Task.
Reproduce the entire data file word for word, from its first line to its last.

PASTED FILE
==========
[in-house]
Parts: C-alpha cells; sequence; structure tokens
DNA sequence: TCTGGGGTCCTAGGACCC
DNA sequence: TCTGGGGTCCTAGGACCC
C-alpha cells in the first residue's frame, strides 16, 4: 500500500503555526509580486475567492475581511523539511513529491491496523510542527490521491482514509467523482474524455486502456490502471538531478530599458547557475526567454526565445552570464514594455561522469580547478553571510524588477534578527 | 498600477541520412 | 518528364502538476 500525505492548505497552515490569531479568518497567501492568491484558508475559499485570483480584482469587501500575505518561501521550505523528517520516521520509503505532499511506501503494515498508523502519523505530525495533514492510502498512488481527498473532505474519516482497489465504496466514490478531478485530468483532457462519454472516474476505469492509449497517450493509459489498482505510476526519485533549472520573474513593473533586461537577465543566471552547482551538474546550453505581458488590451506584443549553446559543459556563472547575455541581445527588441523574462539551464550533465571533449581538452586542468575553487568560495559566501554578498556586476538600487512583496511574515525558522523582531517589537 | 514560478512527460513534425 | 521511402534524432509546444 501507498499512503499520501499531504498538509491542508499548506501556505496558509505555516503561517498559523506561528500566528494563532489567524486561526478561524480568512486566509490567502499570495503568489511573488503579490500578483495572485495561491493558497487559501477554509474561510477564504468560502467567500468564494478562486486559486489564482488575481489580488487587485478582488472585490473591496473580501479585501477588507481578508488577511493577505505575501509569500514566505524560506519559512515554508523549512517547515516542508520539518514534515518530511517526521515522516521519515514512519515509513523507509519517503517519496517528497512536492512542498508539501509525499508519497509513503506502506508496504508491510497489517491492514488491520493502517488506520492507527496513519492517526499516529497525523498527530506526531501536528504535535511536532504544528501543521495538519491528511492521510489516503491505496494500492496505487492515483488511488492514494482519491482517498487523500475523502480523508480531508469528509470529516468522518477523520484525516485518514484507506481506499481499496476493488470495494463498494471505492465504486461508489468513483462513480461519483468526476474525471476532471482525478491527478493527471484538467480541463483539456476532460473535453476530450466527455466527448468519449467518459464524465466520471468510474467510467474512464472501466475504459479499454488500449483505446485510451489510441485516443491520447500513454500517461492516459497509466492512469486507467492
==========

[in-house]
Parts: C-alpha cells; sequence; structure tokens
DNA sequence: TCTGGGGTCCTAGGACCC
DNA sequence: TCTGGGGTCCTAGGACCC
C-alpha cells in the first residue's frame, strides 16, 4: 500500500503555526509580486475567492475581511523539511513529491491496523510542527490521491482514509467523482474524455486502456490502471538531478530599458547557475526567454526565445552570464514594455561522469580547478553571510524588477534578527 | 498600477541520412 | 518528364502538476 500525505492548505497552515490569531479568518497567501492568491484558508475559499485570483480584482469587501500575505518561501521550505523528517520516521520509503505532499511506501503494515498508523502519523505530525495533514492510502498512488481527498473532505474519516482497489465504496466514490478531478485530468483532457462519454472516474476505469492509449497517450493509459489498482505510476526519485533549472520573474513593473533586461537577465543566471552547482551538474546550453505581458488590451506584443549553446559543459556563472547575455541581445527588441523574462539551464550533465571533449581538452586542468575553487568560495559566501554578498556586476538600487512583496511574515525558522523582531517589537 | 514560478512527460513534425 | 521511402534524432509546444 501507498499512503499520501499531504498538509491542508499548506501556505496558509505555516503561517498559523506561528500566528494563532489567524486561526478561524480568512486566509490567502499570495503568489511573488503579490500578483495572485495561491493558497487559501477554509474561510477564504468560502467567500468564494478562486486559486489564482488575481489580488487587485478582488472585490473591496473580501479585501477588507481578508488577511493577505505575501509569500514566505524560506519559512515554508523549512517547515516542508520539518514534515518530511517526521515522516521519515514512519515509513523507509519517503517519496517528497512536492512542498508539501509525499508519497509513503506502506508496504508491510497489517491492514488491520493502517488506520492507527496513519492517526499516529497525523498527530506526531501536528504535535511536532504544528501543521495538519491528511492521510489516503491505496494500492496505487492515483488511488492514494482519491482517498487523500475523502480523508480531508469528509470529516468522518477523520484525516485518514484507506481506499481499496476493488470495494463498494471505492465504486461508489468513483462513480461519483468526476474525471476532471482525478491527478493527471484538467480541463483539456476532460473535453476530450466527455466527448468519449467518459464524465466520471468510474467510467474512464472501466475504459479499454488500449483505446485510451489510441485516443491520447500513454500517461492516459497509466492512469486507467492